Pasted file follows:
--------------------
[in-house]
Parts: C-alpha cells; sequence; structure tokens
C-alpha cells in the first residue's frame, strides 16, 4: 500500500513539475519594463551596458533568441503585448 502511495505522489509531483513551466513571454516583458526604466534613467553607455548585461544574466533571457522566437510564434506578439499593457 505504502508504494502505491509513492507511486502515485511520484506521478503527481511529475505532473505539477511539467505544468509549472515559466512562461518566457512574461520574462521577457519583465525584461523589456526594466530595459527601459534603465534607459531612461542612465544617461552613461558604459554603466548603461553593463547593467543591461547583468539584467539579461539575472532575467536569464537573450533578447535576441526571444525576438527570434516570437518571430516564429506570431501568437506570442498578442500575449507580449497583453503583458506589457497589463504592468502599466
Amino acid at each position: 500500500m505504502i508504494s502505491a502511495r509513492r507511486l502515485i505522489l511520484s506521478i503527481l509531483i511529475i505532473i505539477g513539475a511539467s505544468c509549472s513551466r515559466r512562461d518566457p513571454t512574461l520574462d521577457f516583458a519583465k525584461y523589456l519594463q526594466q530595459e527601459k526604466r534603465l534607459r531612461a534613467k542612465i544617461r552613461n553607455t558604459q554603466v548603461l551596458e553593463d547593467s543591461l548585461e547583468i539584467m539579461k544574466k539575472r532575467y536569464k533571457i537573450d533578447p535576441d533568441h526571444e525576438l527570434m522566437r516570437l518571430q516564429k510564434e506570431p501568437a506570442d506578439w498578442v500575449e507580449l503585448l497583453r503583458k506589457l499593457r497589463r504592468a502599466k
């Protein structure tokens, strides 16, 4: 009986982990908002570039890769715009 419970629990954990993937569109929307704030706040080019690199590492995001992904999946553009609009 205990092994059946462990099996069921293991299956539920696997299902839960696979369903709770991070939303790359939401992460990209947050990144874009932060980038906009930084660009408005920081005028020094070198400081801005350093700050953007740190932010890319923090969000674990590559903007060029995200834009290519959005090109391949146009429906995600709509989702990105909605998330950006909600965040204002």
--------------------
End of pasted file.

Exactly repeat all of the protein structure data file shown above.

[in-house]
Parts: C-alpha cells; sequence; structure tokens
C-alpha cells in the first residue's frame, strides 16, 4: 500500500513539475519594463551596458533568441503585448 502511495505522489509531483513551466513571454516583458526604466534613467553607455548585461544574466533571457522566437510564434506578439499593457 505504502508504494502505491509513492507511486502515485511520484506521478503527481511529475505532473505539477511539467505544468509549472515559466512562461518566457512574461520574462521577457519583465525584461523589456526594466530595459527601459534603465534607459531612461542612465544617461552613461558604459554603466548603461553593463547593467543591461547583468539584467539579461539575472532575467536569464537573450533578447535576441526571444525576438527570434516570437518571430516564429506570431501568437506570442498578442500575449507580449497583453503583458506589457497589463504592468502599466
Amino acid at each position: 500500500m505504502i508504494s502505491a502511495r509513492r507511486l502515485i505522489l511520484s506521478i503527481l509531483i511529475i505532473i505539477g513539475a511539467s505544468c509549472s513551466r515559466r512562461d518566457p513571454t512574461l520574462d521577457f516583458a519583465k525584461y523589456l519594463q526594466q530595459e527601459k526604466r534603465l534607459r531612461a534613467k542612465i544617461r552613461n553607455t558604459q554603466v548603461l551596458e553593463d547593467s543591461l548585461e547583468i539584467m539579461k544574466k539575472r532575467y536569464k533571457i537573450d533578447p535576441d533568441h526571444e525576438l527570434m522566437r516570437l518571430q516564429k510564434e506570431p501568437a506570442d506578439w498578442v500575449e507580449l503585448l497583453r503583458k506589457l499593457r497589463r504592468a502599466k
């Protein structure tokens, strides 16, 4: 009986982990908002570039890769715009 419970629990954990993937569109929307704030706040080019690199590492995001992904999946553009609009 205990092994059946462990099996069921293991299956539920696997299902839960696979369903709770991070939303790359939401992460990209947050990144874009932060980038906009930084660009408005920081005028020094070198400081801005350093700050953007740190932010890319923090969000674990590559903007060029995200834009290519959005090109391949146009429906995600709509989702990105909605998330950006909600965040204002």